Nintendo Switch Sports: preview & where to pre-order

Even if you’re not much of a gamer, you may still have fond memories of waving your arms while playing bowling, golf, or tennis on the mega-popular Wii Sports. Over 15 years later, Nintendo is finally bringing that experience to the Switch in the aptly named Nintendo Switch Sports, which packs a mix of old and new mini-games while packing in some promising modern features.

I spent an hour playing all six games in the collection ahead of its release on April 29, and I’m already itching to pick up the Joy-Cons for a few more rounds. You can currently pre-order Nintendo Switch Sports for $49 physically or $39 digitally. And if you’re on the fence, here are some first impressions to help you decide.

Switch Sports launches on April 29 and is available in two variations: a $49 physical edition that comes with a Joy-Con leg strap, or a $39 digital edition that you can buy from the Nintendo eShop or from various retailers. . If you already own a Ring Fit Adventure leg strap, or can live without the Soccer Shoot-Out mini-game that uses it, you might as well save some money and get the digital version.


Nintendo Switch Sports immediately drew me in with its presentation, which adds a more modern shine to the cute and colorful aesthetic you might remember from Wii Sports. The game’s many areas, from its outdoor bowling alley to an elevated spade-playing arena surrounded by water, looked beautiful, vibrant, and on par with modern Switch classics like Mario Kart 8 Deluxe. I particularly enjoyed the game’s new customizable avatars, which are more detailed and distinct than the limited Mii characters in previous games.

That said, you can still use your Mii in Nintendo Switch Sports, and Nintendo even did a pretty accurate picture of me before my gaming session. Once I selected my bearded, hat-wearing digital doppelganger, it was time to play.

A good mix of old and new games.

Mike Andronicus/CNN

I started my Switch Sports session with Soccer, a new addition to the series and the only game in the bundle to take advantage of the Joy-Con leg strap (you’ll get a strap on the physical edition, or you can use the one you already have from Ring). FitAdventure). We kicked things off (no pun intended) with a shooting contest, which was a pretty rudimentary experience of kicking a giant ball into a goal when it was introduced to me. I found it pretty easy to time and target my kicks with the attached leg strap, and I even managed to pull off the win against a Nintendo representative.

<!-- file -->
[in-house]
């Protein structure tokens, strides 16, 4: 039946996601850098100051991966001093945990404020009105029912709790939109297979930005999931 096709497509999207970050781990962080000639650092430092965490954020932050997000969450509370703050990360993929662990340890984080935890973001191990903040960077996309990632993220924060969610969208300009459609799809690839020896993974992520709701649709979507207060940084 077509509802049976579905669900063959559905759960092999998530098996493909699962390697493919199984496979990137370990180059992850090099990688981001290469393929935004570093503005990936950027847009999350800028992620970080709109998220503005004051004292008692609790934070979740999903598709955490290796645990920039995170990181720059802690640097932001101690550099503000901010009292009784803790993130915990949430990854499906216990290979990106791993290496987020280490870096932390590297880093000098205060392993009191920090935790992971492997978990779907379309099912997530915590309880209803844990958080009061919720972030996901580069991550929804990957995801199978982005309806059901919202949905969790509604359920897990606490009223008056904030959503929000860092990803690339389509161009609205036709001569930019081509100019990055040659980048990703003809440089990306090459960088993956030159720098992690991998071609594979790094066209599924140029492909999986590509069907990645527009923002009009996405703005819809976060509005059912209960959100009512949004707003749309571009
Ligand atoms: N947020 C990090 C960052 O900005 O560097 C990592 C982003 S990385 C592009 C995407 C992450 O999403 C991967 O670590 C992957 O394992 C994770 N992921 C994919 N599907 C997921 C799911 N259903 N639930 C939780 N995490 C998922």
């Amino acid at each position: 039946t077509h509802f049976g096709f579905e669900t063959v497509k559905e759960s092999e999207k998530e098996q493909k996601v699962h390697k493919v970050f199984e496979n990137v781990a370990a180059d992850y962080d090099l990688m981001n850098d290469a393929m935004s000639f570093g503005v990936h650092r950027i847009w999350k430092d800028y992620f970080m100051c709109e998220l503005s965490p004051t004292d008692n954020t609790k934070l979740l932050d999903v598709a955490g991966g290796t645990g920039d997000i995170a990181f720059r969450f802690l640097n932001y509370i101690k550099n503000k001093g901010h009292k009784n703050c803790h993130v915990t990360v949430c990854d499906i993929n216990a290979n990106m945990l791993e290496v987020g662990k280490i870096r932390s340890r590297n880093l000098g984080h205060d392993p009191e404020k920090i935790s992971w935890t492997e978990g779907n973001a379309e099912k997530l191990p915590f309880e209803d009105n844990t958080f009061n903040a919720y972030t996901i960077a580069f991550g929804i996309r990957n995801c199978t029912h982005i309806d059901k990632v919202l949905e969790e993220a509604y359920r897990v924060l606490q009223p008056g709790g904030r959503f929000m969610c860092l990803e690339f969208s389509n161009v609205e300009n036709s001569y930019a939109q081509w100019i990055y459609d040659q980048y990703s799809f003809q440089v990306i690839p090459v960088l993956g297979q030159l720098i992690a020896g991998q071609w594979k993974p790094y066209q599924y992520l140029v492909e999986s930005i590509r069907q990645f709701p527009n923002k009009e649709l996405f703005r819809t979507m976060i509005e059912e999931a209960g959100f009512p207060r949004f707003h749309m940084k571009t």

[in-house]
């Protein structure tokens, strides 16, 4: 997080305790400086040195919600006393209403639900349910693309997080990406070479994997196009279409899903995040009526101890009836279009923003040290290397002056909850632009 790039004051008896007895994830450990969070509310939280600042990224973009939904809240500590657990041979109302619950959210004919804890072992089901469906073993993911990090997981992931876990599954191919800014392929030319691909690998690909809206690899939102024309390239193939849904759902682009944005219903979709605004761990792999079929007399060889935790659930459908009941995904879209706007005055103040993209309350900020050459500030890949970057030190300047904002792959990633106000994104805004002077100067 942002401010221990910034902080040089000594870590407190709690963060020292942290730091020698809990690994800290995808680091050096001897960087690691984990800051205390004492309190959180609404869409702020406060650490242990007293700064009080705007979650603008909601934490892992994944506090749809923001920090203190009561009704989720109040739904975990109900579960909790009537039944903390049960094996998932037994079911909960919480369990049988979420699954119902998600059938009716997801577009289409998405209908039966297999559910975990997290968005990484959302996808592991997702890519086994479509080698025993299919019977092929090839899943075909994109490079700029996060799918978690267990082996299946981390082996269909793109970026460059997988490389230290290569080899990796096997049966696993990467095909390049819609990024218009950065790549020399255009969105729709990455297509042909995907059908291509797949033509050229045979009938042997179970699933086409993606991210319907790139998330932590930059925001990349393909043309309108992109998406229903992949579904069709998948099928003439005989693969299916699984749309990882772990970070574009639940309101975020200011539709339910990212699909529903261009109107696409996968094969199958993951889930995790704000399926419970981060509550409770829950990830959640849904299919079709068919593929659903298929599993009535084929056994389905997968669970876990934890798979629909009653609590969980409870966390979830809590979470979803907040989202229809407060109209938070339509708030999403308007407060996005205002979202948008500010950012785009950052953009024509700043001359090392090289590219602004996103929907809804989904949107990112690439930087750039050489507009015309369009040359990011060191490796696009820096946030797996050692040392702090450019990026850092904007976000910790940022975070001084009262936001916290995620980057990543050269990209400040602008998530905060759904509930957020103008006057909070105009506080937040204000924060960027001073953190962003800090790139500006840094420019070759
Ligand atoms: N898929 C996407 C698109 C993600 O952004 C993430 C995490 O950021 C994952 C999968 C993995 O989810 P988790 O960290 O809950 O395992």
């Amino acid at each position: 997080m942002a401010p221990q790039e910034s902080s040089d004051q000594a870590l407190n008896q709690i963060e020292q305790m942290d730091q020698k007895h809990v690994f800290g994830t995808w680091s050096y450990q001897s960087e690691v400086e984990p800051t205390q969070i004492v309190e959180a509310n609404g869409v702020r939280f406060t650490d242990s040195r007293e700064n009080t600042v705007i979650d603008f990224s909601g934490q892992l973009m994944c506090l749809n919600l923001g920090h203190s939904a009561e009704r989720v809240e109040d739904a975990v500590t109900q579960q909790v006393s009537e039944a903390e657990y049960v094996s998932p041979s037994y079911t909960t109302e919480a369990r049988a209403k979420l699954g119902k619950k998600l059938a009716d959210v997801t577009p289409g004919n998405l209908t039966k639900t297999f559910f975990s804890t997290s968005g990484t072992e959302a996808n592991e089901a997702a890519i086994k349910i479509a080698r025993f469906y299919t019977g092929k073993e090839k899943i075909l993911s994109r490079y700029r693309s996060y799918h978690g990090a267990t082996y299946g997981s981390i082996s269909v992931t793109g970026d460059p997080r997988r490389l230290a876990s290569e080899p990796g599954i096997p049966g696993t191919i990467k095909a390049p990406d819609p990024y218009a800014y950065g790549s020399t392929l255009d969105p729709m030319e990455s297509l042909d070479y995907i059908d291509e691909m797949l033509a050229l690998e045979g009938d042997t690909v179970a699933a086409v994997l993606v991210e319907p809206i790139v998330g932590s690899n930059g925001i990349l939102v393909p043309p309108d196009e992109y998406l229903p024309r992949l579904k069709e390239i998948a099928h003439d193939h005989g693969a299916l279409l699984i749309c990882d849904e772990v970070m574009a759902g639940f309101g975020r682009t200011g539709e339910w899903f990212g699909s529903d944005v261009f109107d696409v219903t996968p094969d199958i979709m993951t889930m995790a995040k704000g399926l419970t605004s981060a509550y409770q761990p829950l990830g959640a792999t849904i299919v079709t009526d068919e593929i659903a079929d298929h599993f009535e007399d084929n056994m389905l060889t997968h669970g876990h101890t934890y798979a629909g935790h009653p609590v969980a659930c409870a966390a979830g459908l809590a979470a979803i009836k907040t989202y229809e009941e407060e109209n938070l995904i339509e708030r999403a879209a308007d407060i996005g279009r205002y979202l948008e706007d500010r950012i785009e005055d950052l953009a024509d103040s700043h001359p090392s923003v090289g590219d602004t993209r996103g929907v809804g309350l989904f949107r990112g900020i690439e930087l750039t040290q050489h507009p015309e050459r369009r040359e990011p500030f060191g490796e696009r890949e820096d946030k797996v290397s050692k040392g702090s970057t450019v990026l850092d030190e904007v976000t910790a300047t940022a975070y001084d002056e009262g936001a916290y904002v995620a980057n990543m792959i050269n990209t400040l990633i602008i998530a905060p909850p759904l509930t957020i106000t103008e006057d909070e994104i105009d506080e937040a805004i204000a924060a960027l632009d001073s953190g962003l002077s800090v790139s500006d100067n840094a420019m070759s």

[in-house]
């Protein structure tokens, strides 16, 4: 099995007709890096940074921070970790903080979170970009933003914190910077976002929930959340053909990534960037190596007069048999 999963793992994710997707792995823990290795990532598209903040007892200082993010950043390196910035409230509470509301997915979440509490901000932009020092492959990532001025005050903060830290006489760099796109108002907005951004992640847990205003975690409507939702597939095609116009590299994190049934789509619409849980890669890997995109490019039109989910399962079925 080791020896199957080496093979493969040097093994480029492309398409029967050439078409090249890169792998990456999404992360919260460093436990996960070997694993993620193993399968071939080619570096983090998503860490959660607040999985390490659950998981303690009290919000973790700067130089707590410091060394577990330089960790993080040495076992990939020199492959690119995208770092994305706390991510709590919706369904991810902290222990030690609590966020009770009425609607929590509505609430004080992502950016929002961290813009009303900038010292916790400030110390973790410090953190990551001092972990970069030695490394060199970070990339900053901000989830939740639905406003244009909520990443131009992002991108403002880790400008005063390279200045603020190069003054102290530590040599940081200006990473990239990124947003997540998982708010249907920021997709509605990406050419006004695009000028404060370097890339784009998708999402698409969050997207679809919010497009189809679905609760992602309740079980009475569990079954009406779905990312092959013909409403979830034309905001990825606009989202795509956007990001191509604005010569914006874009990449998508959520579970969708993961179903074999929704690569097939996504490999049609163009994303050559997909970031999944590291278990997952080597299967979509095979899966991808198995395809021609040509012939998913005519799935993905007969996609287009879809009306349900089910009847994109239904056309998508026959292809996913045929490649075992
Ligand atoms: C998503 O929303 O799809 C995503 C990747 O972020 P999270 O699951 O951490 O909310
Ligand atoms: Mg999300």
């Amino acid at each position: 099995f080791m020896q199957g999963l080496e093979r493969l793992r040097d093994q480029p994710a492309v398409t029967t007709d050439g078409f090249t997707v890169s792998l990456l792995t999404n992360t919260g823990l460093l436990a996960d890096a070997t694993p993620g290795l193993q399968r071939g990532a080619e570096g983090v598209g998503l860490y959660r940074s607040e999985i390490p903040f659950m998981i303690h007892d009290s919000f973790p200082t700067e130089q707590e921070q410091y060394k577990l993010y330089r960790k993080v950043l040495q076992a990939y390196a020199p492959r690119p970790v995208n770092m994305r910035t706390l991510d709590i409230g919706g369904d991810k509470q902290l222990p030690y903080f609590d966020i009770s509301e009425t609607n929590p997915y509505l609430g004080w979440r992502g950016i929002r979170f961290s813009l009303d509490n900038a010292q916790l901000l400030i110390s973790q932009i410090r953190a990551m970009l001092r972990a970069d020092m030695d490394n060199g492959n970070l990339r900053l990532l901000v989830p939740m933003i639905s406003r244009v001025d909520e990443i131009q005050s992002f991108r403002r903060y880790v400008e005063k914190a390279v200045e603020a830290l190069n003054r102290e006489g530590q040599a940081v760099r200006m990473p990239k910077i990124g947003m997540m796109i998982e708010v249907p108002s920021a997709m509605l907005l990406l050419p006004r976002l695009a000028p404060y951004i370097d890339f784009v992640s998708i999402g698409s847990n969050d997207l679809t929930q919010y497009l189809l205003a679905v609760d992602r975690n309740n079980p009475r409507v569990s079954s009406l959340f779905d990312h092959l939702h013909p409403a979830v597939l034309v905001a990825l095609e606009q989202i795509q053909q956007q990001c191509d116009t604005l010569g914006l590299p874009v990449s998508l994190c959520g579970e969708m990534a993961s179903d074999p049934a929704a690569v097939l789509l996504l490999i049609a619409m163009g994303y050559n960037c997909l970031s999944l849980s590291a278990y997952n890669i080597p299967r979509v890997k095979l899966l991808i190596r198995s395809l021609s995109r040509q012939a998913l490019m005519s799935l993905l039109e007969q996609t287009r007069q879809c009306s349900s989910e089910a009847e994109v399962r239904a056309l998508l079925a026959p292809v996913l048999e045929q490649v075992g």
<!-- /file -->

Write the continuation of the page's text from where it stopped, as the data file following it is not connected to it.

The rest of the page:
But Soccer really opened up when we switched to a traditional full game mode, which offered an exciting mix of controller-based gameplay and satisfying motion controls. With two Joy-Cons in hand, I guided my avatar up and down the field as I would in most video games, but attacked the ball using a variety of arm movements, as well as a Superman-like head movement. that my teammate and I both had fun. It felt like I was playing a modern sports game like Rocket League, but with the added thrill (and exercise) of having to physically move to hit the ball. I already want more.


Another standout game during my playtime was Chambara, a sword-fighting game that may be familiar to people who played Wii Sports Resort back in 2009. You can’t just recklessly wave around here, and precisely reading your opponent is the name of the game. match. I felt like a Jedi Knight as he parried my enemy’s attacks and followed up with big punches of his own, and was pleased and amused every time he won a round by knocking my opponent into the water. Nintendo staff praised my skills here; It must be all the fighting games I play.